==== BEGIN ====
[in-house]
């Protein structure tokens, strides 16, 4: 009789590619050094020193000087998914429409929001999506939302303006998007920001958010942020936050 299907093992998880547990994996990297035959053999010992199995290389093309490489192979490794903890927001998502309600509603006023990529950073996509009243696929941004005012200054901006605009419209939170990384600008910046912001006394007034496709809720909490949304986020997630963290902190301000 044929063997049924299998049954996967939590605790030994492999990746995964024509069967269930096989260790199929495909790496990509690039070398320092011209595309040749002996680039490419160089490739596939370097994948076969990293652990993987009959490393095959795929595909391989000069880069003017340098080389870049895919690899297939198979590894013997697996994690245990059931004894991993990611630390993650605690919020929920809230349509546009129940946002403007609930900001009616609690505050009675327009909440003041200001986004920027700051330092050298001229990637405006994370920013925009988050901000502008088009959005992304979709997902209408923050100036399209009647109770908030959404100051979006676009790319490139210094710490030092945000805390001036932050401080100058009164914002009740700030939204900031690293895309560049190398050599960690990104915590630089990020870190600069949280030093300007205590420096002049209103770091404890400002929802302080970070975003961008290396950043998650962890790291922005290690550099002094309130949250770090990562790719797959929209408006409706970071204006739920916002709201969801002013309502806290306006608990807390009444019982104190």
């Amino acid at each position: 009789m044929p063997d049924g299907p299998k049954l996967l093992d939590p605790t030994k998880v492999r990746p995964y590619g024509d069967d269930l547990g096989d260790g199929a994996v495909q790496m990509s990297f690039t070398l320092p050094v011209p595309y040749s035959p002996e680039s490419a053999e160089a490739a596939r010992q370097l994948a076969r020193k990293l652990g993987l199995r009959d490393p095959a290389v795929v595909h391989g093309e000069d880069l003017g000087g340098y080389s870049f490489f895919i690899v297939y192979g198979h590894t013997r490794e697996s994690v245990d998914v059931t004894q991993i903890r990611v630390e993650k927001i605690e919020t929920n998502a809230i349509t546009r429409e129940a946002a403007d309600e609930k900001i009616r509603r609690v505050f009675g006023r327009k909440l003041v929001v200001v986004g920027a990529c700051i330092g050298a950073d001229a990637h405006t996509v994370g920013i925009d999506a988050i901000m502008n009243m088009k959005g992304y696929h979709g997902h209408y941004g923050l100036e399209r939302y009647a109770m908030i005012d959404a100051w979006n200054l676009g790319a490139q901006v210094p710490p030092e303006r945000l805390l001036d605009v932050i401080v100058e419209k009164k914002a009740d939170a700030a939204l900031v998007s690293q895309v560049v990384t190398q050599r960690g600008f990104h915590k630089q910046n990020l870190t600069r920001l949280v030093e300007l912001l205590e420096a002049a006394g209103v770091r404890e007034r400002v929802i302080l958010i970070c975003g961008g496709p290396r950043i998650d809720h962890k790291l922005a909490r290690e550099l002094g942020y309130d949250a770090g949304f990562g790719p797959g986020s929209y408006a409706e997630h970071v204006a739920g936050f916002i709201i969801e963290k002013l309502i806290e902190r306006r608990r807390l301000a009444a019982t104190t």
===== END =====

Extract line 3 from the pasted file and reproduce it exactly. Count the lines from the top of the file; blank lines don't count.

């Amino acid at each position: 009789m044929p063997d049924g299907p299998k049954l996967l093992d939590p605790t030994k998880v492999r990746p995964y590619g024509d069967d269930l547990g096989d260790g199929a994996v495909q790496m990509s990297f690039t070398l320092p050094v011209p595309y040749s035959p002996e680039s490419a053999e160089a490739a596939r010992q370097l994948a076969r020193k990293l652990g993987l199995r009959d490393p095959a290389v795929v595909h391989g093309e000069d880069l003017g000087g340098y080389s870049f490489f895919i690899v297939y192979g198979h590894t013997r490794e697996s994690v245990d998914v059931t004894q991993i903890r990611v630390e993650k927001i605690e919020t929920n998502a809230i349509t546009r429409e129940a946002a403007d309600e609930k900001i009616r509603r609690v505050f009675g006023r327009k909440l003041v929001v200001v986004g920027a990529c700051i330092g050298a950073d001229a990637h405006t996509v994370g920013i925009d999506a988050i901000m502008n009243m088009k959005g992304y696929h979709g997902h209408y941004g923050l100036e399209r939302y009647a109770m908030i005012d959404a100051w979006n200054l676009g790319a490139q901006v210094p710490p030092e303006r945000l805390l001036d605009v932050i401080v100058e419209k009164k914002a009740d939170a700030a939204l900031v998007s690293q895309v560049v990384t190398q050599r960690g600008f990104h915590k630089q910046n990020l870190t600069r920001l949280v030093e300007l912001l205590e420096a002049a006394g209103v770091r404890e007034r400002v929802i302080l958010i970070c975003g961008g496709p290396r950043i998650d809720h962890k790291l922005a909490r290690e550099l002094g942020y309130d949250a770090g949304f990562g790719p797959g986020s929209y408006a409706e997630h970071v204006a739920g936050f916002i709201i969801e963290k002013l309502i806290e902190r306006r608990r807390l301000a009444a019982t104190t």